Ant. When it appears to you where this begins,
Turn your displeasure that way; for our faults
Can never be so equal, that your love

Can equally move with them. Provide your going;
Choose your own company, and command what cost
Your heart has mind to.
[Exeunt.

SCENE V.

The same. Another Room in the same. Enter ENOBARBUS and EROS, meeting.

Eno. How now, friend Eros?

Eros. There's strange news come, sir.

Eno. What, man?

Eros. Cæsar and Lepidus have made wars upon Pom

pey.

Eno. This is old; What is the success?

Eros. Cæsar, having made use of him in the wars 'gainst Pompey, presently denied him rivality;2 would not let him partake in the glory of the action: and not resting here, accuses him of letters he had formerly wrote

[9] Stain, that is, shame, or disgrace him.

JOHNS.

[1] The sense is, that war between Cæsar and Antony would engage the world between them, and that the slaughter would be great in so extensive a commotion. JOHNS. [2] Rivality-equal rank. JOHNS.

to Pompey; upon his own appeal, seizes him: 3 So the poor third is up, till death enlarge his confine.

Eno. Then, world, thou hast a pair of chaps, no more;
And throw between them all the food thou hast,
They'll grind the one the other. Where's Antony?
Eros. He's walking in the garden-thus; and spurns
The rush that lies before him: cries, Fool, Lepidus !
And threats the throat of that his officer,
That murder'd Pompey.

Eno. Our great navy's rigged.
Eros. For Italy, and Cæsar.
My lord desires you presently
I might have told hereafter,
Eno. 'Twill be naught :

More, Domitius ;4
my news

But let it be.-Bring me to Antony.
Eros. Come, sir.

SCENE VI.

[Exeunt.

Rome. A Room in CESAR's House. Enter CESAR, AGRIPPA,

and MECENAS.

Cas. Contemning Rome, he has done all this: And

more;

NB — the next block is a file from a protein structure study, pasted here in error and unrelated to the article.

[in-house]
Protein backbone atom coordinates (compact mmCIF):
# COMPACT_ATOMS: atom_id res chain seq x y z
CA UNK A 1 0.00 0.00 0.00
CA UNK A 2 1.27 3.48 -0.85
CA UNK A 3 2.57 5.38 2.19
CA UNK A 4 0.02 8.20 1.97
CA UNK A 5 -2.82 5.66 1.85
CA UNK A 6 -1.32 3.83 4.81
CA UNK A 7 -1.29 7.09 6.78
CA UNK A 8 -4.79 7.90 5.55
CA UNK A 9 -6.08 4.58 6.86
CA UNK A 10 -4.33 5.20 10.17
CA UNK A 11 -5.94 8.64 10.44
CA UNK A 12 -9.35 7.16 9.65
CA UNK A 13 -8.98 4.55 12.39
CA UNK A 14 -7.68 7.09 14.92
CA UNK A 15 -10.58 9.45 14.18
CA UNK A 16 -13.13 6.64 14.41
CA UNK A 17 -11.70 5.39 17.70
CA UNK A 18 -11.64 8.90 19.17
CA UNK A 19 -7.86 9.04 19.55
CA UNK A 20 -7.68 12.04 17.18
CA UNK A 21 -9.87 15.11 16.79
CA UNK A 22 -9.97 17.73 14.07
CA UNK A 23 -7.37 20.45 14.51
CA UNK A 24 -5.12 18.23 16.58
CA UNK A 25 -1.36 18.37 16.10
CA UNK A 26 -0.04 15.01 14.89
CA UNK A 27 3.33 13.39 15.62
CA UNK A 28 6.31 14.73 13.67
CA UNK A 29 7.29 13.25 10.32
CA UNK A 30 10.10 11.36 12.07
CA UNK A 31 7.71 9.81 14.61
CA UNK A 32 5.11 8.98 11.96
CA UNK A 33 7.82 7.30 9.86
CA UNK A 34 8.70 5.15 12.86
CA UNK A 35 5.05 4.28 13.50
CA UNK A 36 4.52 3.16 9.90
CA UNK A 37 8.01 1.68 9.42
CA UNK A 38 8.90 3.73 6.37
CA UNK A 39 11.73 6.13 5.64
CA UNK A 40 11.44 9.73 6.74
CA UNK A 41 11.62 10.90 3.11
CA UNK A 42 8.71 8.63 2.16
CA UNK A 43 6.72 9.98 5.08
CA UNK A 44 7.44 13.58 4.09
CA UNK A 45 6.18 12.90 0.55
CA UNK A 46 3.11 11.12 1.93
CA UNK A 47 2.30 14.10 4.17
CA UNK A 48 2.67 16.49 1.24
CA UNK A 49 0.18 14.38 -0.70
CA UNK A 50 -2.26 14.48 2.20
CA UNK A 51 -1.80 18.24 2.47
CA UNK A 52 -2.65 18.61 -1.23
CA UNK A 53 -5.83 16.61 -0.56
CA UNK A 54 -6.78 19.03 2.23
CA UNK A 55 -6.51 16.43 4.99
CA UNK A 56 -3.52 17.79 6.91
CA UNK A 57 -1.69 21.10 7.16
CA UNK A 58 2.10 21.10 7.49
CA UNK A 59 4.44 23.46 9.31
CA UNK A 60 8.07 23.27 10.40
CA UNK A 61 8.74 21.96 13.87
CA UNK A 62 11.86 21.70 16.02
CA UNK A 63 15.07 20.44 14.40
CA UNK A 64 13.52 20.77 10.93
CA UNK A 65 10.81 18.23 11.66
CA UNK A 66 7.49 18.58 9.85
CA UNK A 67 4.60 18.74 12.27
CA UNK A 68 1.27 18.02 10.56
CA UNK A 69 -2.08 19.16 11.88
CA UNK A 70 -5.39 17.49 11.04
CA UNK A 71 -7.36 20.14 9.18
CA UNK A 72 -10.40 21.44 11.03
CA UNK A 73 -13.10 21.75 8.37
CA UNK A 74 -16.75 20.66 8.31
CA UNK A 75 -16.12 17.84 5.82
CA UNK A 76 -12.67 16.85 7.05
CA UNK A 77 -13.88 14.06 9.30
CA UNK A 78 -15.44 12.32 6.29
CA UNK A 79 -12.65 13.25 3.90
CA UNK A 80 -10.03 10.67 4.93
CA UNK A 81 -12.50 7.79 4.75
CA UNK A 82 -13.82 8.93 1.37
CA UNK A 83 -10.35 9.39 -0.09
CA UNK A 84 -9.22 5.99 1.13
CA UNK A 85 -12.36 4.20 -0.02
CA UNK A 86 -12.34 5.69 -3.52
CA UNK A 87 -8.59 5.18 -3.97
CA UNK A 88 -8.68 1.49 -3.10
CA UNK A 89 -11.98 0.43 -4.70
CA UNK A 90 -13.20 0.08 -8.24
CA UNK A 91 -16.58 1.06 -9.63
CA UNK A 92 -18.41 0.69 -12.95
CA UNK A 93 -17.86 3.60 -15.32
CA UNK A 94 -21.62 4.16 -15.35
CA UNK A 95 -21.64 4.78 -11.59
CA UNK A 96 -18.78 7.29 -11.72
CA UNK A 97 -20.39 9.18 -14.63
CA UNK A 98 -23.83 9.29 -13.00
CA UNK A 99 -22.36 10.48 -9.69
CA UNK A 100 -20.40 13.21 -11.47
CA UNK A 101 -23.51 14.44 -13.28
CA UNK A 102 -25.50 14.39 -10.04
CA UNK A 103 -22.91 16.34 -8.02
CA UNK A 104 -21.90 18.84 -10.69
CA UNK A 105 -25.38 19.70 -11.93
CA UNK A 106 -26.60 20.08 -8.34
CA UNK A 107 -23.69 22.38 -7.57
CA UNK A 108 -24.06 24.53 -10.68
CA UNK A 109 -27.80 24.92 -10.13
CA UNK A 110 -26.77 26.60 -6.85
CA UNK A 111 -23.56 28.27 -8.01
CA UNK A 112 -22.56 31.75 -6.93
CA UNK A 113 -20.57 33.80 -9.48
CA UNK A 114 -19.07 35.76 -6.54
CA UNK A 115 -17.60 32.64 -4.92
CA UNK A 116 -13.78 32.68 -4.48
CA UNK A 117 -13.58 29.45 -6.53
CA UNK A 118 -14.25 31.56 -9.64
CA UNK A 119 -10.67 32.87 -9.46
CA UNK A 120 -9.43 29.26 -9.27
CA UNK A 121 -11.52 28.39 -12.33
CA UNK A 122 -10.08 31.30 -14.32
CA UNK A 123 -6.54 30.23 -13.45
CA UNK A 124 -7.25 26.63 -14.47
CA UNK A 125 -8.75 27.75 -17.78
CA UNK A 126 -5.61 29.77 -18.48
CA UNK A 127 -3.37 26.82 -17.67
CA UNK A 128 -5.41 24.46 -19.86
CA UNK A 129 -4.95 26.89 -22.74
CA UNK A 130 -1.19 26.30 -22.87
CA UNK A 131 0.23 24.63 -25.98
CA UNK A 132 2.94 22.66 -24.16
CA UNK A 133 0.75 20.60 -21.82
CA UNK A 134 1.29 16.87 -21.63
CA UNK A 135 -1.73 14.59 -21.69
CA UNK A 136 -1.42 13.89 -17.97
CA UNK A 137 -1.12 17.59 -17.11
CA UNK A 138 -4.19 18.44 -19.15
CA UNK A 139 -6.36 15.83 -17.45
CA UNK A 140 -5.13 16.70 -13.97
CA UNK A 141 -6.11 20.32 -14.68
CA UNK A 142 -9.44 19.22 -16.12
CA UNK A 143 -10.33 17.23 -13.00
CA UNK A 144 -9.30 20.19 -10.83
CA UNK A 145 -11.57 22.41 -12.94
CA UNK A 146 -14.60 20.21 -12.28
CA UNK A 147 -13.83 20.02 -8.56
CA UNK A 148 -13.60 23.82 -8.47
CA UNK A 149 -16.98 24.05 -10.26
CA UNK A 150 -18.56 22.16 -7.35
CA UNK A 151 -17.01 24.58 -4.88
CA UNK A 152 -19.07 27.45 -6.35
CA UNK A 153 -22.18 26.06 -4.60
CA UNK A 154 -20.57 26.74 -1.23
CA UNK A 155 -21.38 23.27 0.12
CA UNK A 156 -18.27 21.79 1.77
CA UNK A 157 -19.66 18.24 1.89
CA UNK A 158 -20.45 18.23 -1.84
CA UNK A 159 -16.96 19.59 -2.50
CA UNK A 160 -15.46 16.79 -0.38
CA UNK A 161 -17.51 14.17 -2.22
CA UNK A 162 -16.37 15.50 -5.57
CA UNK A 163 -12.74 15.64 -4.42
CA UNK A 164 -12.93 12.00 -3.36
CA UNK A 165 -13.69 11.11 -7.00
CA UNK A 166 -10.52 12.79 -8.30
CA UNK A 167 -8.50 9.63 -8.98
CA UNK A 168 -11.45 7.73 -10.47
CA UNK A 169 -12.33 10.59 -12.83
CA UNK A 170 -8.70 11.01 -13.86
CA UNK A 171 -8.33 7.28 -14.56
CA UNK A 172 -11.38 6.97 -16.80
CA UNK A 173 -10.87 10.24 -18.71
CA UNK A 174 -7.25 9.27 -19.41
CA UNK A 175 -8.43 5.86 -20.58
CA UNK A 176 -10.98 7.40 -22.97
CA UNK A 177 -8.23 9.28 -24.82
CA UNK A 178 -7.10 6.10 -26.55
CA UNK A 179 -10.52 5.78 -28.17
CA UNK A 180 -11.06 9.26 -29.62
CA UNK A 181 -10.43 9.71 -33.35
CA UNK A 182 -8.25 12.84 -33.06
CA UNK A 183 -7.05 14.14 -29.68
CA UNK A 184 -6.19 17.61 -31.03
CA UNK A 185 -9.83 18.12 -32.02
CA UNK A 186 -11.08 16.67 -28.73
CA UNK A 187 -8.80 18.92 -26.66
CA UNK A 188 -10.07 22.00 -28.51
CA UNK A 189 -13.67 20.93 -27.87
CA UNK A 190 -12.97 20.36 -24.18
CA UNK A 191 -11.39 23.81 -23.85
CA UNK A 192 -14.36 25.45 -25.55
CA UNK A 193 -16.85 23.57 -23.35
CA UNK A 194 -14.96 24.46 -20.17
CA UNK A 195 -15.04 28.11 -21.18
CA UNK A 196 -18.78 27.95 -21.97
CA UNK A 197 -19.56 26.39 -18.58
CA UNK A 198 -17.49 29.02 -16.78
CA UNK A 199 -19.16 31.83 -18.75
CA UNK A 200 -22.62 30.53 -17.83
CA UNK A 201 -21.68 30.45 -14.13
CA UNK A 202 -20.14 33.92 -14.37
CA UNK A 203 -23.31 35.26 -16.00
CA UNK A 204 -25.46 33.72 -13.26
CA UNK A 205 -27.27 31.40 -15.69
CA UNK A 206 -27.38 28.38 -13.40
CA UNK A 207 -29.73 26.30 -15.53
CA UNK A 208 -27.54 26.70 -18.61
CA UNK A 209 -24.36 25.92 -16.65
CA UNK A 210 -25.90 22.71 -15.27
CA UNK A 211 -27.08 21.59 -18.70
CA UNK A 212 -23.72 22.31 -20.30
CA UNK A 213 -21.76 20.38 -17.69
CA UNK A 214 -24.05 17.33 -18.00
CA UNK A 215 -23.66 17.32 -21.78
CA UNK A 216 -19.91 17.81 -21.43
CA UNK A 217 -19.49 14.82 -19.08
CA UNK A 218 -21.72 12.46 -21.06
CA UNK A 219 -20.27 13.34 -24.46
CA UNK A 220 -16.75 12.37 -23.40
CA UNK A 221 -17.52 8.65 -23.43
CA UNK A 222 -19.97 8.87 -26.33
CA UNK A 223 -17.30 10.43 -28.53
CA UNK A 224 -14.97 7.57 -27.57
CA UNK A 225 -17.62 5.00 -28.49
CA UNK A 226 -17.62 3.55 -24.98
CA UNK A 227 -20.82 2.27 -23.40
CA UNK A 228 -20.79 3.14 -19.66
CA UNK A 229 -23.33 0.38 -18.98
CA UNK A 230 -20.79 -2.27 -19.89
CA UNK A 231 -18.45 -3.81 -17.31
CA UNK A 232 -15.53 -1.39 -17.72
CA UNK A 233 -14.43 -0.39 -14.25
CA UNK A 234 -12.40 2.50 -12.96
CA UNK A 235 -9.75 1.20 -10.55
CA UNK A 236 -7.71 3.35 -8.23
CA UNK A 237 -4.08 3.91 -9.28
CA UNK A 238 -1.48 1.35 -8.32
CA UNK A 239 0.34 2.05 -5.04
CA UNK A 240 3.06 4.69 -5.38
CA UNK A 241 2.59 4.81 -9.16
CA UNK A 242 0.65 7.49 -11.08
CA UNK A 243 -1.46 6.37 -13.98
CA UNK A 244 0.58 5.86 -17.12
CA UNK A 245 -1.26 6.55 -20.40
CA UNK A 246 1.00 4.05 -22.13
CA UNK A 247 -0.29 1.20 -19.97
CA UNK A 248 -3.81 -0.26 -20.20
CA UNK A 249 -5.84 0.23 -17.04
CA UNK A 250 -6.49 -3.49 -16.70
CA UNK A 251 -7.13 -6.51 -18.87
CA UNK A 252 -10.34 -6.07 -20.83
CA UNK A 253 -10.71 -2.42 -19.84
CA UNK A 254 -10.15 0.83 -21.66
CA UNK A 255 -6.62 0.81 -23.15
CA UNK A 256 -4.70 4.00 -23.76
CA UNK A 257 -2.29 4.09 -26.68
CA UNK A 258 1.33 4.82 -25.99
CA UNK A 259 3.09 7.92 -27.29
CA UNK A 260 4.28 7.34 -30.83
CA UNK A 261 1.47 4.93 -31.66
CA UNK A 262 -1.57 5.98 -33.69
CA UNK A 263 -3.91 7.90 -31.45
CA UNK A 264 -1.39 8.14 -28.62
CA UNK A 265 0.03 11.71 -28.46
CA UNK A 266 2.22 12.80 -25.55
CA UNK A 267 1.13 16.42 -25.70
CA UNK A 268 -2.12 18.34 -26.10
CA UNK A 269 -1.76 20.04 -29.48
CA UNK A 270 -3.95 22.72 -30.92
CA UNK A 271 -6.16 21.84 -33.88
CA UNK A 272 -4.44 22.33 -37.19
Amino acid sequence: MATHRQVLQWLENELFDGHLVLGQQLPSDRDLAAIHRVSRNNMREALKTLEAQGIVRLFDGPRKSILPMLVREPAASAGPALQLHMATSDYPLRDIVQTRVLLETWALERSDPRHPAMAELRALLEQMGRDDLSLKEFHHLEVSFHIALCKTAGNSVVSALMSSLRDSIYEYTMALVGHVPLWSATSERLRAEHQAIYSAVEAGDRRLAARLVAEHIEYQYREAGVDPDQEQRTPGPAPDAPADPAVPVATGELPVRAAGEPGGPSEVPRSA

In Alexandria,-here's the manner of it,-
I'the market-place, on a tribunal silver'd,
Cleopatra and himself in chairs of gold
Were publicly enthron'd at the feet, sat
Cæsarion, whom they call my father's son ;
And all the unlawful issue, that their lust
Since then hath made between them. Unto her
He gave the 'stablishment of Egypt; made her
Of Lower Syria, Cyprus, Lydia, 5

Absolute queen.

Mec. This in the public eye?

[3] To appeal in Shakspeare, is to accuse; Cæsar seized Lepidus without any other proof than Cæsar's accusation.

JOHNS.

[4] I have something more to tell you, which I might have told at first, and delayed my news. Antony requires your presence. JOHNS.

[5] For Lydia, Mr. Upton, from Plutarch, has restored Lybia. JOHNS. In the translation from the French of Amyot, by Thomas North, in folio, 1597, will be seen at once the origin of this mistake: "First of all he did establish Cleopatra queen of Egypt, of Cyprus,of Lydia, and the lower Syria." * I find the character of this work pretty early delineated: "'Twas Greek at first, that Greek was Latin made,

That Latin French, that French to English straid:
Thus 'twixt one Plutarch there's more difference,

Than i' th' same Englishman return'd from France." FARMER.